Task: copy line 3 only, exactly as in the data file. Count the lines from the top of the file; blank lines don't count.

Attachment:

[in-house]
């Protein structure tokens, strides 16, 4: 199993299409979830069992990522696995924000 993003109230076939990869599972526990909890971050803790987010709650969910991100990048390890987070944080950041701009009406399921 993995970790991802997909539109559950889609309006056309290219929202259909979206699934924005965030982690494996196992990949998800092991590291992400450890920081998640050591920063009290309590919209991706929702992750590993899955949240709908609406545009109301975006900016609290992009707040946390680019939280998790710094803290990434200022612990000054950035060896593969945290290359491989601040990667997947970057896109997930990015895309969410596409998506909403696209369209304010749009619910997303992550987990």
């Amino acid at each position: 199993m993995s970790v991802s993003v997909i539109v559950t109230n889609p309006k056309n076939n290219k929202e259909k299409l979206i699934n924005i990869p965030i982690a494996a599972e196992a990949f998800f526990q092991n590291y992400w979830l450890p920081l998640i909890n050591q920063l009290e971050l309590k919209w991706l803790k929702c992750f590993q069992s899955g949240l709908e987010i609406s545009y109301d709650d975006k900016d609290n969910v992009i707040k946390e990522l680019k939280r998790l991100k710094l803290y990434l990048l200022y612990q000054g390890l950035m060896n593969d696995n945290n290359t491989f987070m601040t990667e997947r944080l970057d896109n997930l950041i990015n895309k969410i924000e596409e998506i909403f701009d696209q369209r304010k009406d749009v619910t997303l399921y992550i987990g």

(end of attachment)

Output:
């Amino acid at each position: 199993m993995s970790v991802s993003v997909i539109v559950t109230n889609p309006k056309n076939n290219k929202e259909k299409l979206i699934n924005i990869p965030i982690a494996a599972e196992a990949f998800f526990q092991n590291y992400w979830l450890p920081l998640i909890n050591q920063l009290e971050l309590k919209w991706l803790k929702c992750f590993q069992s899955g949240l709908e987010i609406s545009y109301d709650d975006k900016d609290n969910v992009i707040k946390e990522l680019k939280r998790l991100k710094l803290y990434l990048l200022y612990q000054g390890l950035m060896n593969d696995n945290n290359t491989f987070m601040t990667e997947r944080l970057d896109n997930l950041i990015n895309k969410i924000e596409e998506i909403f701009d696209q369209r304010k009406d749009v619910t997303l399921y992550i987990g």